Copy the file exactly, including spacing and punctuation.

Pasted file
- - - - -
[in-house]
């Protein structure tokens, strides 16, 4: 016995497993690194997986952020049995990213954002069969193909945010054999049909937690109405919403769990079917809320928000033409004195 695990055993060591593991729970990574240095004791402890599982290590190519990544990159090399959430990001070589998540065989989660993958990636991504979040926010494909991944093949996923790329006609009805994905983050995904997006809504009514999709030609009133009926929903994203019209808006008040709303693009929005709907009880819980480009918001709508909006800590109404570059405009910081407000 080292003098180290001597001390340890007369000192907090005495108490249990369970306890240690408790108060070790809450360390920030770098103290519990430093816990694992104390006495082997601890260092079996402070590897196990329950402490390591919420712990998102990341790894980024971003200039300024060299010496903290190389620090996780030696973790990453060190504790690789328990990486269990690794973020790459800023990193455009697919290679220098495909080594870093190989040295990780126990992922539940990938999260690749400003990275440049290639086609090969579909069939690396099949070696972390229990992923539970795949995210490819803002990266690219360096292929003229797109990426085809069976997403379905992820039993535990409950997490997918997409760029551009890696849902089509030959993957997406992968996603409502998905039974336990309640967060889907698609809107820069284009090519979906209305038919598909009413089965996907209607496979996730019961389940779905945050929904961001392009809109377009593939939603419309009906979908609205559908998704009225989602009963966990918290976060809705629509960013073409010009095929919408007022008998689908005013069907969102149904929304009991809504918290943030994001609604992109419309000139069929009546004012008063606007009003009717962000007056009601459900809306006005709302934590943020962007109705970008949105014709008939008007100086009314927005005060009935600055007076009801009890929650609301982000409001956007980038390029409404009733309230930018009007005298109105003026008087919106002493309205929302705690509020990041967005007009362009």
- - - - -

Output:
[in-house]
């Protein structure tokens, strides 16, 4: 016995497993690194997986952020049995990213954002069969193909945010054999049909937690109405919403769990079917809320928000033409004195 695990055993060591593991729970990574240095004791402890599982290590190519990544990159090399959430990001070589998540065989989660993958990636991504979040926010494909991944093949996923790329006609009805994905983050995904997006809504009514999709030609009133009926929903994203019209808006008040709303693009929005709907009880819980480009918001709508909006800590109404570059405009910081407000 080292003098180290001597001390340890007369000192907090005495108490249990369970306890240690408790108060070790809450360390920030770098103290519990430093816990694992104390006495082997601890260092079996402070590897196990329950402490390591919420712990998102990341790894980024971003200039300024060299010496903290190389620090996780030696973790990453060190504790690789328990990486269990690794973020790459800023990193455009697919290679220098495909080594870093190989040295990780126990992922539940990938999260690749400003990275440049290639086609090969579909069939690396099949070696972390229990992923539970795949995210490819803002990266690219360096292929003229797109990426085809069976997403379905992820039993535990409950997490997918997409760029551009890696849902089509030959993957997406992968996603409502998905039974336990309640967060889907698609809107820069284009090519979906209305038919598909009413089965996907209607496979996730019961389940779905945050929904961001392009809109377009593939939603419309009906979908609205559908998704009225989602009963966990918290976060809705629509960013073409010009095929919408007022008998689908005013069907969102149904929304009991809504918290943030994001609604992109419309000139069929009546004012008063606007009003009717962000007056009601459900809306006005709302934590943020962007109705970008949105014709008939008007100086009314927005005060009935600055007076009801009890929650609301982000409001956007980038390029409404009733309230930018009007005298109105003026008087919106002493309205929302705690509020990041967005007009362009």